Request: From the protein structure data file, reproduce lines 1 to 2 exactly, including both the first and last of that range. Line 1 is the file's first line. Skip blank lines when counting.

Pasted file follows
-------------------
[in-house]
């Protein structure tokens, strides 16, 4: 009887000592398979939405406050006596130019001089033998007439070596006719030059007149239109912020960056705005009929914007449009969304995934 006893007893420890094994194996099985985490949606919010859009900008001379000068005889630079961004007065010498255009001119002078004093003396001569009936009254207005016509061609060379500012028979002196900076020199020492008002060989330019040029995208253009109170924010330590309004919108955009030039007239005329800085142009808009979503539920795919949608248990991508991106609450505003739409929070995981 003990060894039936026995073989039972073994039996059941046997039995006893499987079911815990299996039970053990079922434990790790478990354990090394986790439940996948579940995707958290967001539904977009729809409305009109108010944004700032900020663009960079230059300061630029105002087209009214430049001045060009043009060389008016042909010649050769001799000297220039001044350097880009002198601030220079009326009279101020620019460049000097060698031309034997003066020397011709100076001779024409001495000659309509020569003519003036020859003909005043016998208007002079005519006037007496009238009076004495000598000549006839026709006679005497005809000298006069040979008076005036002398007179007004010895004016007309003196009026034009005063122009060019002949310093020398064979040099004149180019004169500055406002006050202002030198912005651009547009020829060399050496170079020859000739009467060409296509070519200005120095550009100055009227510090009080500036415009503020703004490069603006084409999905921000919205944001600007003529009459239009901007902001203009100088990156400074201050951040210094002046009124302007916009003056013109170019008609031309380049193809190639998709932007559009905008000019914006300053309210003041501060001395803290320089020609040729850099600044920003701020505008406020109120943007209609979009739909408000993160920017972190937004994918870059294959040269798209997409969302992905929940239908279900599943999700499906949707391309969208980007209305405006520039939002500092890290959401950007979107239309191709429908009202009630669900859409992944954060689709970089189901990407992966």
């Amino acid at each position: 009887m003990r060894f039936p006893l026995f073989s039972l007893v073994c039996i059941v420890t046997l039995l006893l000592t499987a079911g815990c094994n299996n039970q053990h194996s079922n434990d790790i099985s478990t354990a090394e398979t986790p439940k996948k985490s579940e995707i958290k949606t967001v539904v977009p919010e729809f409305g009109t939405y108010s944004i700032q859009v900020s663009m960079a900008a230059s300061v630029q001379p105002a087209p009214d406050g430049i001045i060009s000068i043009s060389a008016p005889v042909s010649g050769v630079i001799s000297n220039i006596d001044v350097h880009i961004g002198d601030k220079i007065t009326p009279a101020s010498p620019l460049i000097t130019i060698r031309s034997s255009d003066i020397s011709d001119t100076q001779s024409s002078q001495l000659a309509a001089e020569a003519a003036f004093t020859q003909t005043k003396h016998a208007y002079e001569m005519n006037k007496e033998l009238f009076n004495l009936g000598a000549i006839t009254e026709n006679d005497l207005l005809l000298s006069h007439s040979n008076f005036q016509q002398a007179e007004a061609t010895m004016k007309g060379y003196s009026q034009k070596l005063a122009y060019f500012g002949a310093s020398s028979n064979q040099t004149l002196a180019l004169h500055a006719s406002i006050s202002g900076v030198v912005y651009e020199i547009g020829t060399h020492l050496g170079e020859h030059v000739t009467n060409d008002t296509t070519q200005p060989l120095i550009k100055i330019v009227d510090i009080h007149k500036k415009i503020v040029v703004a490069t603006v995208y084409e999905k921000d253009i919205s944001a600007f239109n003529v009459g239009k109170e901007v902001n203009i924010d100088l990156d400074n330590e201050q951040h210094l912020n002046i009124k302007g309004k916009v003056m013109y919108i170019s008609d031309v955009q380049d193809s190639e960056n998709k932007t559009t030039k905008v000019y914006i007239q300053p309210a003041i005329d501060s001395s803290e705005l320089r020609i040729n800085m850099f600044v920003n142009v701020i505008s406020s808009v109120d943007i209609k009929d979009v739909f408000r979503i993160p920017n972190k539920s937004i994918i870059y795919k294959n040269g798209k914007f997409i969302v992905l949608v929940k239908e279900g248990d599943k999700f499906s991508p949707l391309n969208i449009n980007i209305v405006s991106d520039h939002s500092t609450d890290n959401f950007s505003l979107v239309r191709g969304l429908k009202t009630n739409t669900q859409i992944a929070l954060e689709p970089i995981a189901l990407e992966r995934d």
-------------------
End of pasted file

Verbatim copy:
[in-house]
């Protein structure tokens, strides 16, 4: 009887000592398979939405406050006596130019001089033998007439070596006719030059007149239109912020960056705005009929914007449009969304995934 006893007893420890094994194996099985985490949606919010859009900008001379000068005889630079961004007065010498255009001119002078004093003396001569009936009254207005016509061609060379500012028979002196900076020199020492008002060989330019040029995208253009109170924010330590309004919108955009030039007239005329800085142009808009979503539920795919949608248990991508991106609450505003739409929070995981 003990060894039936026995073989039972073994039996059941046997039995006893499987079911815990299996039970053990079922434990790790478990354990090394986790439940996948579940995707958290967001539904977009729809409305009109108010944004700032900020663009960079230059300061630029105002087209009214430049001045060009043009060389008016042909010649050769001799000297220039001044350097880009002198601030220079009326009279101020620019460049000097060698031309034997003066020397011709100076001779024409001495000659309509020569003519003036020859003909005043016998208007002079005519006037007496009238009076004495000598000549006839026709006679005497005809000298006069040979008076005036002398007179007004010895004016007309003196009026034009005063122009060019002949310093020398064979040099004149180019004169500055406002006050202002030198912005651009547009020829060399050496170079020859000739009467060409296509070519200005120095550009100055009227510090009080500036415009503020703004490069603006084409999905921000919205944001600007003529009459239009901007902001203009100088990156400074201050951040210094002046009124302007916009003056013109170019008609031309380049193809190639998709932007559009905008000019914006300053309210003041501060001395803290320089020609040729850099600044920003701020505008406020109120943007209609979009739909408000993160920017972190937004994918870059294959040269798209997409969302992905929940239908279900599943999700499906949707391309969208980007209305405006520039939002500092890290959401950007979107239309191709429908009202009630669900859409992944954060689709970089189901990407992966």